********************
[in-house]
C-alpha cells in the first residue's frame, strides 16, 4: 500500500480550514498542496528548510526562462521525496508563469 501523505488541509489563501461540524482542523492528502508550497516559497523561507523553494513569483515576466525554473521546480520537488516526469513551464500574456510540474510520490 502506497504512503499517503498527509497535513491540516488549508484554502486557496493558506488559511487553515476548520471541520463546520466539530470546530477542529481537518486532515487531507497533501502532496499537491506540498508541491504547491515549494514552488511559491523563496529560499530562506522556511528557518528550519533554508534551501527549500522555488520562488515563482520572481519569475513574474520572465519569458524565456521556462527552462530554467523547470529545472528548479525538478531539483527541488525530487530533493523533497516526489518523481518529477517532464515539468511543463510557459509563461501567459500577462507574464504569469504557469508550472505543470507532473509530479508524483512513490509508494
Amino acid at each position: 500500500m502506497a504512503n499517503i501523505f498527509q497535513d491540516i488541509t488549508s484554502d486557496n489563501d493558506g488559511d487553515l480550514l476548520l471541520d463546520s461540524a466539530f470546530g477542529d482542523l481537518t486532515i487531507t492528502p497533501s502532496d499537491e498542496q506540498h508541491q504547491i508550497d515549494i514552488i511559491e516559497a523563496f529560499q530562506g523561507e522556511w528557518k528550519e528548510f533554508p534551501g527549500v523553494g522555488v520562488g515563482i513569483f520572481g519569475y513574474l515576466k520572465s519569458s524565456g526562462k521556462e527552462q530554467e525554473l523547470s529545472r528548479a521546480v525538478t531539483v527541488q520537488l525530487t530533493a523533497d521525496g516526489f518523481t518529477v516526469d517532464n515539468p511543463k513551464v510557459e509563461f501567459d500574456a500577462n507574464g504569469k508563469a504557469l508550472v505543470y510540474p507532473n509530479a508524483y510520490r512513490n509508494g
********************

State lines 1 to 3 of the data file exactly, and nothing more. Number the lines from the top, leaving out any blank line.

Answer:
[in-house]
C-alpha cells in the first residue's frame, strides 16, 4: 500500500480550514498542496528548510526562462521525496508563469 501523505488541509489563501461540524482542523492528502508550497516559497523561507523553494513569483515576466525554473521546480520537488516526469513551464500574456510540474510520490 502506497504512503499517503498527509497535513491540516488549508484554502486557496493558506488559511487553515476548520471541520463546520466539530470546530477542529481537518486532515487531507497533501502532496499537491506540498508541491504547491515549494514552488511559491523563496529560499530562506522556511528557518528550519533554508534551501527549500522555488520562488515563482520572481519569475513574474520572465519569458524565456521556462527552462530554467523547470529545472528548479525538478531539483527541488525530487530533493523533497516526489518523481518529477517532464515539468511543463510557459509563461501567459500577462507574464504569469504557469508550472505543470507532473509530479508524483512513490509508494
Amino acid at each position: 500500500m502506497a504512503n499517503i501523505f498527509q497535513d491540516i488541509t488549508s484554502d486557496n489563501d493558506g488559511d487553515l480550514l476548520l471541520d463546520s461540524a466539530f470546530g477542529d482542523l481537518t486532515i487531507t492528502p497533501s502532496d499537491e498542496q506540498h508541491q504547491i508550497d515549494i514552488i511559491e516559497a523563496f529560499q530562506g523561507e522556511w528557518k528550519e528548510f533554508p534551501g527549500v523553494g522555488v520562488g515563482i513569483f520572481g519569475y513574474l515576466k520572465s519569458s524565456g526562462k521556462e527552462q530554467e525554473l523547470s529545472r528548479a521546480v525538478t531539483v527541488q520537488l525530487t530533493a523533497d521525496g516526489f518523481t518529477v516526469d517532464n515539468p511543463k513551464v510557459e509563461f501567459d500574456a500577462n507574464g504569469k508563469a504557469l508550472v505543470y510540474p507532473n509530479a508524483y510520490r512513490n509508494g